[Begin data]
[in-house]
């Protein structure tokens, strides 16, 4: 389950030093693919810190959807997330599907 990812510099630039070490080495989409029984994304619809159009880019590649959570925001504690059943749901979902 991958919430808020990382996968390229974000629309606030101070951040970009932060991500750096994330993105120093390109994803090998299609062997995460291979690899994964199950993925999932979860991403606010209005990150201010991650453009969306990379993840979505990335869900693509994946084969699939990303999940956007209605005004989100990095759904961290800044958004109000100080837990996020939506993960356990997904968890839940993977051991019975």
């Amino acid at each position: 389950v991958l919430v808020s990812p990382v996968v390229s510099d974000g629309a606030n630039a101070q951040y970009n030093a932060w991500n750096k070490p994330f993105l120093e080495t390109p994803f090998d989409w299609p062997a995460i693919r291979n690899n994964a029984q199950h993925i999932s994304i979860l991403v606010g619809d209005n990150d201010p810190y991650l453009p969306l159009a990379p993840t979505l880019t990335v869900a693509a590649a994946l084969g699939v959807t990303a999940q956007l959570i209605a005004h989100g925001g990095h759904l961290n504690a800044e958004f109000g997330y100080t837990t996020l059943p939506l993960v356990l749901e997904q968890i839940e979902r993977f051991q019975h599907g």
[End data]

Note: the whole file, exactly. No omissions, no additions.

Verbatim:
[in-house]
């Protein structure tokens, strides 16, 4: 389950030093693919810190959807997330599907 990812510099630039070490080495989409029984994304619809159009880019590649959570925001504690059943749901979902 991958919430808020990382996968390229974000629309606030101070951040970009932060991500750096994330993105120093390109994803090998299609062997995460291979690899994964199950993925999932979860991403606010209005990150201010991650453009969306990379993840979505990335869900693509994946084969699939990303999940956007209605005004989100990095759904961290800044958004109000100080837990996020939506993960356990997904968890839940993977051991019975």
């Amino acid at each position: 389950v991958l919430v808020s990812p990382v996968v390229s510099d974000g629309a606030n630039a101070q951040y970009n030093a932060w991500n750096k070490p994330f993105l120093e080495t390109p994803f090998d989409w299609p062997a995460i693919r291979n690899n994964a029984q199950h993925i999932s994304i979860l991403v606010g619809d209005n990150d201010p810190y991650l453009p969306l159009a990379p993840t979505l880019t990335v869900a693509a590649a994946l084969g699939v959807t990303a999940q956007l959570i209605a005004h989100g925001g990095h759904l961290n504690a800044e958004f109000g997330y100080t837990t996020l059943p939506l993960v356990l749901e997904q968890i839940e979902r993977f051991q019975h599907g």